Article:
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NATO - North Atlantic Treaty Organization

The North Atlantic Treaty Organization (NATO) was created after the end of World War II.

NATO - North Atlantic Treaty Organization

Credit Photo : NATO - cryptonomist

Its main missions are to guarantee peace in Europe, promote cooperation between member states and preserve their freedom. The genesis of its creation is based on a desire to protect its member states from the potential dangers emanating from the Soviet Union. Thus, on the 4th of April in 1949, in Washington, twelve representatives of the following nations: The United States, Canada, Belgium, Denmark, France, Iceland, Italy, Luxembourg, Norway, the Netherlands, Portugal and the United Kingdom, met to sign the founding treaty of the alliance.
The step to follow is clear: democracy is at the heart of the process, along with the rule of law and the peaceful management of conflicts.

I - The strength of the collective above all

The principle of “collective defense” is one of the founding pillars of this charter. Attacking one of the member countries amounts to attacking all the allies of the cartel. There is no joint ownership between countries and there is infallible cooperation between Europe and North American countries. The number of member states has evolved considerably since its creation and today, 29 countries make up this structure. For a country to be accepted into the alliance, it is essential that all member nations validate the candidate's candidacy and the main selection criterion is based on sharing the common values of the organization.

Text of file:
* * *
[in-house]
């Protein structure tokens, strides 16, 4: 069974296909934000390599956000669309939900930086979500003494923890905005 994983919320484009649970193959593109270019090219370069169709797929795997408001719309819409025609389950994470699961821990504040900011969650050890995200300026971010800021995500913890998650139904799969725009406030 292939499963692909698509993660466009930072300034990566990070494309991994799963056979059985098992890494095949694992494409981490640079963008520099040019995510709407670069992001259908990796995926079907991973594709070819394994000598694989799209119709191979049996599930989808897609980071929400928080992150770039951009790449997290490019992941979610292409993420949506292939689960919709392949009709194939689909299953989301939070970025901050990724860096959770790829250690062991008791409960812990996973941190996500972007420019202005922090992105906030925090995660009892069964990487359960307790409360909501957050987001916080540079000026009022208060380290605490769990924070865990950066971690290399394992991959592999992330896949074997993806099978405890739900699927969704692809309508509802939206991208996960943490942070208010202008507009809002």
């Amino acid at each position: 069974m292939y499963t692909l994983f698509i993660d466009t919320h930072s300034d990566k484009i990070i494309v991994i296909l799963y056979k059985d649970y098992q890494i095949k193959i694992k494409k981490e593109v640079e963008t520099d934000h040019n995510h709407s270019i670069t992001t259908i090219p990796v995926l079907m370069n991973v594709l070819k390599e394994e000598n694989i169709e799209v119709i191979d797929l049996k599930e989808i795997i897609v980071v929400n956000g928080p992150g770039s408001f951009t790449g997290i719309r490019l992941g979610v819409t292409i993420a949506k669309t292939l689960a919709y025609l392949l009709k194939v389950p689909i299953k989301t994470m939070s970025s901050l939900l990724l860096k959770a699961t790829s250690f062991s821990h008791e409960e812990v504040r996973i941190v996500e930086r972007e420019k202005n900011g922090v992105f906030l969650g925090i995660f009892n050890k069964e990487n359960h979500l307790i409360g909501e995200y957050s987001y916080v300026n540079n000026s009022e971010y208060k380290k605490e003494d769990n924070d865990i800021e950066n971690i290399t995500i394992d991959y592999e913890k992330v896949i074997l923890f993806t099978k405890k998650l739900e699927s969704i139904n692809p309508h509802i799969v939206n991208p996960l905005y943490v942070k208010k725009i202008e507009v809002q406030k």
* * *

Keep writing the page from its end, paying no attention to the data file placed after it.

As mentioned above, the alliance was created in response to the Cold War which lasted until 1989. The end of this conflict enabled the organization to turn to other objectives, still in this quest for security, given the instabilities of many homes on the planet. Since the beginning of the 90s, many partnerships have been linked with non-member states and in particular with former Cold War opponents from the former Eastern bloc. The desire for openness is real and present. A multitude of collaborations with countries or with organizations have been linked and this development has been continuous for a while.

Today, there are nearly forty partner nations including Australia, Japan, the Republic of Korea, New Zealand, Pakistan, Iraq, Afghanistan and Mongolia to name a few of them. In terms of cooperation, the United Nations (UN) and the European Union, should be mentioned among the best known and above all, the most prestigious of them.

II - A climate of insecurity that remains

The management of disagreements, despite the end of Soviet tensions, is still at the center of NATO's concerns, which has contributed in particular to establishing a climate of a lasting peace in the Balkans with life-saving military interventions in Bosnia Herzegovina and Kosovo. But also, in Afghanistan, following the attacks of September 11th in 2001, thanks to the deployment of armed forces which made it possible to maintain the country in a climate of relative appeasement. The role of the organization is essential today. There are many situations in which it has intervened and for which it has greatly contributed to maintain a democratic climate.